Briefly, Coraline Jones (voice of Dakota Fanning) and her parents move into an old, pink house with three apartments. Her parents (Teri Hatcher and John Hodgman) are too busy working on their gardening catalog to spend time with her, and she’s not too impressed with the overeager neighbor boy Wybie (Robert Bailey Jr.), especially when he gives her a doll he found which looks just like her.
Coraline discovers a passage to another world – a world that looks exactly like hers, except that it’s bright and colorful, and has parallels of all the people she knows. Her Other Mother and Other Father shower her with affection and she becomes disaffected with her real world, even though everyone in the other world have buttons instead of eyes. But of course the other world has a sinister secret and Coraline has to be both smart and quick to keep herself and her loved ones from being trapped in it.
Where to start with this film? The stop-motion animation (in 3D!) is terrific, even if it was aided by computer smoothing (I don’t know that it was, but who cares?). Bruno Coulais’ music is atmospheric and memorable, and the film would be rather different without it. The designs are wonderful, full of color and detail and creativity.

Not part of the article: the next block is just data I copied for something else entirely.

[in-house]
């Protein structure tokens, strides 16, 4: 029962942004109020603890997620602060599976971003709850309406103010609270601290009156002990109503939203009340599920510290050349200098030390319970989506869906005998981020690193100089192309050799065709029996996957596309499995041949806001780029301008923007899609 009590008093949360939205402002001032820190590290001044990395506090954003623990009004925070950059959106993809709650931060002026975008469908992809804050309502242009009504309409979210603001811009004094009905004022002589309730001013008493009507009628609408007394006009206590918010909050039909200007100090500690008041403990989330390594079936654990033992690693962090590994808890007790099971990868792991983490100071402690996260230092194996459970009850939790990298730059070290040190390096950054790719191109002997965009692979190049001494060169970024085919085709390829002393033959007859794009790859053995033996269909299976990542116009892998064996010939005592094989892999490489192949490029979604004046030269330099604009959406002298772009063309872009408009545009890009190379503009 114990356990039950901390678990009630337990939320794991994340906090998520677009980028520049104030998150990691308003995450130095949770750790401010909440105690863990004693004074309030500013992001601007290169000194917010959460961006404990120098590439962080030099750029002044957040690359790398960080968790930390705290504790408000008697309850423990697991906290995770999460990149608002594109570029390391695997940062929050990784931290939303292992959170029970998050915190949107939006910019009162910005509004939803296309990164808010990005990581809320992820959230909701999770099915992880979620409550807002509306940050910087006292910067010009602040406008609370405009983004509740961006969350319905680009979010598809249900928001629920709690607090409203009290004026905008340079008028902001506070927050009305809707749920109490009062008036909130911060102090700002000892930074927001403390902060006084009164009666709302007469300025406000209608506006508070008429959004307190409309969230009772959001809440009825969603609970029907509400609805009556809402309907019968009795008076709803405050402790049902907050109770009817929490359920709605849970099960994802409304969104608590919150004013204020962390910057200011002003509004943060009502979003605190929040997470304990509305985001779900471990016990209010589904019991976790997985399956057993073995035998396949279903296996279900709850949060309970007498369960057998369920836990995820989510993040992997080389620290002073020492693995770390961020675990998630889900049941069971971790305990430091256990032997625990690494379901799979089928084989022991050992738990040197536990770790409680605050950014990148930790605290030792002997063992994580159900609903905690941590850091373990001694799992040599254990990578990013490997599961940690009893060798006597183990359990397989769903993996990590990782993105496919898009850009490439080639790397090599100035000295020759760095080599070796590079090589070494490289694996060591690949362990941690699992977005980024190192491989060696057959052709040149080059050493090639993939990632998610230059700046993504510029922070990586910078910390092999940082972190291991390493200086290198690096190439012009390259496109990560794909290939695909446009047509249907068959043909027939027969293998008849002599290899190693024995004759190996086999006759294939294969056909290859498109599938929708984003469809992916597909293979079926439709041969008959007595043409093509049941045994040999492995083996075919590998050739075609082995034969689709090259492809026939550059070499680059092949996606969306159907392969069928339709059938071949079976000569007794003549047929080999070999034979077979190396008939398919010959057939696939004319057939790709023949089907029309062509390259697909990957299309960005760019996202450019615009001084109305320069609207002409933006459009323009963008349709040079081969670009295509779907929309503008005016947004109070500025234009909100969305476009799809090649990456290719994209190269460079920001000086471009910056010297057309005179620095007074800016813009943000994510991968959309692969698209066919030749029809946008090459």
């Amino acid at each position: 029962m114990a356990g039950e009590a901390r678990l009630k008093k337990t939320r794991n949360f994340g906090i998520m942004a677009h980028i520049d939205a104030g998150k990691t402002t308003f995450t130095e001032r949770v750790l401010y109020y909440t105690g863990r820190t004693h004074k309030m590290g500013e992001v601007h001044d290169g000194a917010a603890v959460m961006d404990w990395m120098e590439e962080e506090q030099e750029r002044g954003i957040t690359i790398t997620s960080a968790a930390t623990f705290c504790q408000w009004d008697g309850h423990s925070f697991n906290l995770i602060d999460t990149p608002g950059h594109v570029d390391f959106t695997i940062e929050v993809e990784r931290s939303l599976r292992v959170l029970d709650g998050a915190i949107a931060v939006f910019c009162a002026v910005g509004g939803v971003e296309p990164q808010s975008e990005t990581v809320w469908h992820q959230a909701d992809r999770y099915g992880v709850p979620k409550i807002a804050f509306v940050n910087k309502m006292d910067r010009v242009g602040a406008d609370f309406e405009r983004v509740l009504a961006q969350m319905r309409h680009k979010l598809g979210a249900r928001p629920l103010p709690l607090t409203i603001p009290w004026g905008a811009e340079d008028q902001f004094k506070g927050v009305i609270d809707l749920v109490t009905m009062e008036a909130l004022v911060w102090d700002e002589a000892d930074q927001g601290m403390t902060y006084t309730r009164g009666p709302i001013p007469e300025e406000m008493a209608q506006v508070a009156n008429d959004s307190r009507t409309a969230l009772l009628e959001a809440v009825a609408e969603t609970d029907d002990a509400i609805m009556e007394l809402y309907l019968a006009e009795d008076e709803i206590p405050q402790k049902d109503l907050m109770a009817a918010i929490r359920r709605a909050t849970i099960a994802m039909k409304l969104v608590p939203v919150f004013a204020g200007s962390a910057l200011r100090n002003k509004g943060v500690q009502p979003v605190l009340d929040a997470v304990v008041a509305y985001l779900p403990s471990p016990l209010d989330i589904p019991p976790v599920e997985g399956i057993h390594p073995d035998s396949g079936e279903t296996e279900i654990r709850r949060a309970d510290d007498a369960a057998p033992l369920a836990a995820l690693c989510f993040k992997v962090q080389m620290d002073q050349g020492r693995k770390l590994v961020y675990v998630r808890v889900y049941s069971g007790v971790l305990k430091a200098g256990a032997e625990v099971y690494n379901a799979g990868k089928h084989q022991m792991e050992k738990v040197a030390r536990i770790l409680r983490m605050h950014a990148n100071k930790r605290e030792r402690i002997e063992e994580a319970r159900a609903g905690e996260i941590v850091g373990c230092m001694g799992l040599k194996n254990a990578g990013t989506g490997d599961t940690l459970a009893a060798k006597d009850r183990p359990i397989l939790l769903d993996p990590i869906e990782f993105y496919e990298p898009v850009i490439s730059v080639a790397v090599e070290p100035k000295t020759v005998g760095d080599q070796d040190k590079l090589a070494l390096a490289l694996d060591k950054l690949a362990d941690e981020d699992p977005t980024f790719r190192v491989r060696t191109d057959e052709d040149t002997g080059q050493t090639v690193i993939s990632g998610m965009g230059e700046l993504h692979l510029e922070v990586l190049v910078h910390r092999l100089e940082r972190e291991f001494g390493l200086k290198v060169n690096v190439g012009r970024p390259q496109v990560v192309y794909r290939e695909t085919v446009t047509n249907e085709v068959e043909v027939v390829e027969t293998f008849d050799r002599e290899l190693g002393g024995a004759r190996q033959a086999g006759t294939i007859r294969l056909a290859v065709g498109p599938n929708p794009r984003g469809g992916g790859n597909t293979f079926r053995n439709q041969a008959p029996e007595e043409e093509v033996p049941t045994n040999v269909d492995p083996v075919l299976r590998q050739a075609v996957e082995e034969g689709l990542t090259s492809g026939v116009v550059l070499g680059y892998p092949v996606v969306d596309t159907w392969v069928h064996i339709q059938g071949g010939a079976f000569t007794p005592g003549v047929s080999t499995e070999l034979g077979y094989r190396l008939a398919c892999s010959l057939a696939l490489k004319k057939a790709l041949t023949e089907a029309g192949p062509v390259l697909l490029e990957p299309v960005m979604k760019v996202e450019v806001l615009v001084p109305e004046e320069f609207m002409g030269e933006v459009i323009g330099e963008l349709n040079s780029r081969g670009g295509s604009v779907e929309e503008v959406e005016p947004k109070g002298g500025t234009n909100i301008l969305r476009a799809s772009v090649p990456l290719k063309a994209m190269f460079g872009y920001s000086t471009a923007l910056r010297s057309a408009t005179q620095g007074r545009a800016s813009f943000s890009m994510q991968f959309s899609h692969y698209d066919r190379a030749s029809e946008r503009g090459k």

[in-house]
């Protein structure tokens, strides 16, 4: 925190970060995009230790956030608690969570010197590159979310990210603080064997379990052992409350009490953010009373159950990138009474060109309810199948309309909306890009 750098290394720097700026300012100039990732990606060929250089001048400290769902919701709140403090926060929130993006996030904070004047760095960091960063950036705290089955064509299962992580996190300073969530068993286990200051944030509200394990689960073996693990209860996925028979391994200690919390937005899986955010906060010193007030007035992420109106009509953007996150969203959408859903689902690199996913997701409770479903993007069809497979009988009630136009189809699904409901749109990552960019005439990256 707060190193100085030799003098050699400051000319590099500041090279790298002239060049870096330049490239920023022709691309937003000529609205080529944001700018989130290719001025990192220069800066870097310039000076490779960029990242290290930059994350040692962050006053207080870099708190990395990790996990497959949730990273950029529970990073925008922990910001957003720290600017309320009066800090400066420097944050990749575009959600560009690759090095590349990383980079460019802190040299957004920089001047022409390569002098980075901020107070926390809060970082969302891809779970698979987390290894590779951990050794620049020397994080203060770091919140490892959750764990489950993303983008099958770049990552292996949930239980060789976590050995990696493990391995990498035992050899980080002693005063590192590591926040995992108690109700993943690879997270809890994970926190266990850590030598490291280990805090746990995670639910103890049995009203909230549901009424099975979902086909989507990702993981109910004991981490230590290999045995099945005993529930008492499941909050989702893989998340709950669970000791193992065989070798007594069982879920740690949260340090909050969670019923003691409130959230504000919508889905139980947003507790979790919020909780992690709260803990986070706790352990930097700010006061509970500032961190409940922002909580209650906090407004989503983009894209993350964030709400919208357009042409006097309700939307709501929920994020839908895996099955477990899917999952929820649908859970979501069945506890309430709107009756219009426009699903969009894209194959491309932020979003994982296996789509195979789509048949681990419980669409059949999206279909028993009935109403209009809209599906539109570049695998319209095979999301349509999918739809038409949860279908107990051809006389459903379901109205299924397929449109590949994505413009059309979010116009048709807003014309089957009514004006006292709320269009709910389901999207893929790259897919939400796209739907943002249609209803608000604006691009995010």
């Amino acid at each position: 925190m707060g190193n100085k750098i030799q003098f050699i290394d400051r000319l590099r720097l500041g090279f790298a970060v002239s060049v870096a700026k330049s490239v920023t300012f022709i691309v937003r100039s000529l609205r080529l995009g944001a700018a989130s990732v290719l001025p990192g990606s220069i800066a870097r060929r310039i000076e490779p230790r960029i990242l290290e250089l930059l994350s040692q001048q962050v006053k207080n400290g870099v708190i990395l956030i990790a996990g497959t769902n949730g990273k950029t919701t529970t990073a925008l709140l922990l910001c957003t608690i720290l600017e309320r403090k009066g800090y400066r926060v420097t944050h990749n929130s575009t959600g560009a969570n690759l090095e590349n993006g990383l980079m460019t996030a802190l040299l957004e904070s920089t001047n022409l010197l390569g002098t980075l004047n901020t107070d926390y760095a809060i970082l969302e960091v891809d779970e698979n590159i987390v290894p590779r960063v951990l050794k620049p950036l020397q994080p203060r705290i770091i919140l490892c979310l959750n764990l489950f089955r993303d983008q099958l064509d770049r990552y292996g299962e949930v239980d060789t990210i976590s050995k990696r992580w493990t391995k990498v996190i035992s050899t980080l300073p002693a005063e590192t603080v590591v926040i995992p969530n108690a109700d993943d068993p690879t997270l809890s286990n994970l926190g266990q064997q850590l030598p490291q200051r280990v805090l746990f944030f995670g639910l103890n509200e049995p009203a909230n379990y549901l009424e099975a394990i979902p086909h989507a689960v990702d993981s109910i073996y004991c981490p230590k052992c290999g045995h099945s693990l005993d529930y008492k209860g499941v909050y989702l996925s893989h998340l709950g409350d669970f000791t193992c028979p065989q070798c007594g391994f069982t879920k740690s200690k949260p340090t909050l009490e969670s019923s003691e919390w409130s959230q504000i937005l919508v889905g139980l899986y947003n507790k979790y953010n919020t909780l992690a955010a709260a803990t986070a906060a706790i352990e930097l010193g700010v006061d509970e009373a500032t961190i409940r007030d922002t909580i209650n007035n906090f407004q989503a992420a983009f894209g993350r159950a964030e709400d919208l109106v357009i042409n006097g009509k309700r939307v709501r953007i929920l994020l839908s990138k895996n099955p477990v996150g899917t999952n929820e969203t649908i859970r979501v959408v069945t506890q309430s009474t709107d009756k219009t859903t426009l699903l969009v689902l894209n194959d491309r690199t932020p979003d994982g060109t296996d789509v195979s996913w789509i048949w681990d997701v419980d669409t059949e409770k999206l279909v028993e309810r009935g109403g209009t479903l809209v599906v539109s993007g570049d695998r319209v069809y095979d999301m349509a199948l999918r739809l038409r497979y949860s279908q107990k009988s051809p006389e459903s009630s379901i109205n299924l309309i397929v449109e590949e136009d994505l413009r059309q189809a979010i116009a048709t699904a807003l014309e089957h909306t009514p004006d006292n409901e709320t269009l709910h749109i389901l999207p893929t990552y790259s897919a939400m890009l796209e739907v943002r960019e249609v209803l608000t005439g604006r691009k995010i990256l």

I remember the book as being inventive but drab and dreary. The film is anything but: Coraline is a vibrant character frustrated with her parents and with Wybie (but for different reasons), but enthusiastic and inventive when the opportunity (or necessity) presents itself. While her parents are perhaps a little too over-the-top in their inattentiveness, Wybie – a new character not from the book – is funny and quirky enough to fit into the world perfectly, while also being a bit of an anchor to the world outside the house. Other Mother and Other Father are both presented quite effectively, as is The Cat (Keith David), a sort of guide who pops up from time to time.
While the film still has a bit of the feeling that it was a trial just for the sake of a story, the addition of Wybie and his grandmother and their history with the house does give the story a sense of closure that I recall seemed to be missing from the book.
Coraline is the second film of a Neil Gaiman book that I liked better than the book (Stardust was the first). It makes me wonder what someone might be able to do with a film of one of the Gaiman books I really liked – like American Gods.
In any event, I highly recommend Coraline the film. It’s stylish, funny, suspenseful, and great to look at. Go see it.